Lead-based Paint Renovation , Repair and Painting Rule
The Renovation, Repair and Painting Program went into effect on April 22, 2010. Contractors were scrambling to become certified and make themselves familiar with the law's requirements. Now contractors are waiting to see if the law is going to be enforced and if companies will be fined for violations. It is my responsibility to read the law and to predict where the legal issues will arise so that construction companies can protect themselves. It is time to start the new year right and have your contract reviewed for compliance with state and federal law with clauses that protect you and your business.
By now, most contractors know that RRP applies to all pre-1978 homes where more than 6 sq. ft. of painted surface or 20 sq. ft. of exterior painted surface will be disturbed. From the EPA:
The Rule does not apply to those who are not doing work for compensation, so homeowners renovating their own homes are exempt. It does not apply to post 1978 buildings, new construction, minor repairs or public or commercial facilities not occupied by children under 6. It also would not cover minor repairs or work that does not disturb painted surfaces. Contractors need to be careful however, because they cannot simply rely on homeowner assurances that the home was built after 1978 if there seems to be evidence to the contrary.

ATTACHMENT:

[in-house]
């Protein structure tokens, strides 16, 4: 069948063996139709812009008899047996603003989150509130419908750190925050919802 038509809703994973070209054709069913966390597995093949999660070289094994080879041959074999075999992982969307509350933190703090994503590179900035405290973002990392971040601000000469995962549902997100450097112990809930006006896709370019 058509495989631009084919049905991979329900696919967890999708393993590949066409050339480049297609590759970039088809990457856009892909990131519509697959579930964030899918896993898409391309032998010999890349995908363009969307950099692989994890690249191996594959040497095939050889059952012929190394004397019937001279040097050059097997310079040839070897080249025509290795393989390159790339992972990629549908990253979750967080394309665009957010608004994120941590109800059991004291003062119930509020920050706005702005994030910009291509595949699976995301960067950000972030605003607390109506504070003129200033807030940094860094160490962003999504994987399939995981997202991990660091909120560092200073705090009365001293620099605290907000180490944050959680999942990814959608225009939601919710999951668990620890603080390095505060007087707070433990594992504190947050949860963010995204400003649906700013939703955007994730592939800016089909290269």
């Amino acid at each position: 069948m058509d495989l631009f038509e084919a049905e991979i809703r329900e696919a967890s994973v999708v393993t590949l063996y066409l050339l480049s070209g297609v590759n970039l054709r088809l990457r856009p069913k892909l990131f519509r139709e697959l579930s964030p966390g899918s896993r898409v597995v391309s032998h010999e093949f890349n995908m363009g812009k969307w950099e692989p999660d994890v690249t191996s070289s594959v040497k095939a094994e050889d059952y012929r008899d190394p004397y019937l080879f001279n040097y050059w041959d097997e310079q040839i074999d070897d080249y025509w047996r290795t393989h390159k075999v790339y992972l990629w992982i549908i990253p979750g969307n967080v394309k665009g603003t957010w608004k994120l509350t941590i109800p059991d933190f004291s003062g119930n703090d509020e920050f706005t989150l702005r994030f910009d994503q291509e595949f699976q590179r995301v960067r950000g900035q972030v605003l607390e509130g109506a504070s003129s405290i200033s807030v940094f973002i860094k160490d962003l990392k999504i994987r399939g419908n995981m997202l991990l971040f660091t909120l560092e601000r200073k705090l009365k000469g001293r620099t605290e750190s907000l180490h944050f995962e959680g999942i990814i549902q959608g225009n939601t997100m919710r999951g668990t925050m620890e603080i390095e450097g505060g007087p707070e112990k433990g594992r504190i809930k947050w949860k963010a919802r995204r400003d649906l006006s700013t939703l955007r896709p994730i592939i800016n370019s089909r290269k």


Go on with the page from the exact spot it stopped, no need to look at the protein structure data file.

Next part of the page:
Contractors who work on pre-1978 homes are required to certify their firms with the EPA, and take the 8-hour certification course if they are going to be disturbing lead paint themselves. I recommend that they keep documentation of the lead-safe practices for more than three years, because the statute of limitations for a lead-poisoned child does not even start running until that child reaches the age of eighteen.
So, even if the law is not being enforced, protect yourself and your family by following the lead-safe practices. Let the homeowner know that you are a professional, and you intend to follow the law and protect them as well.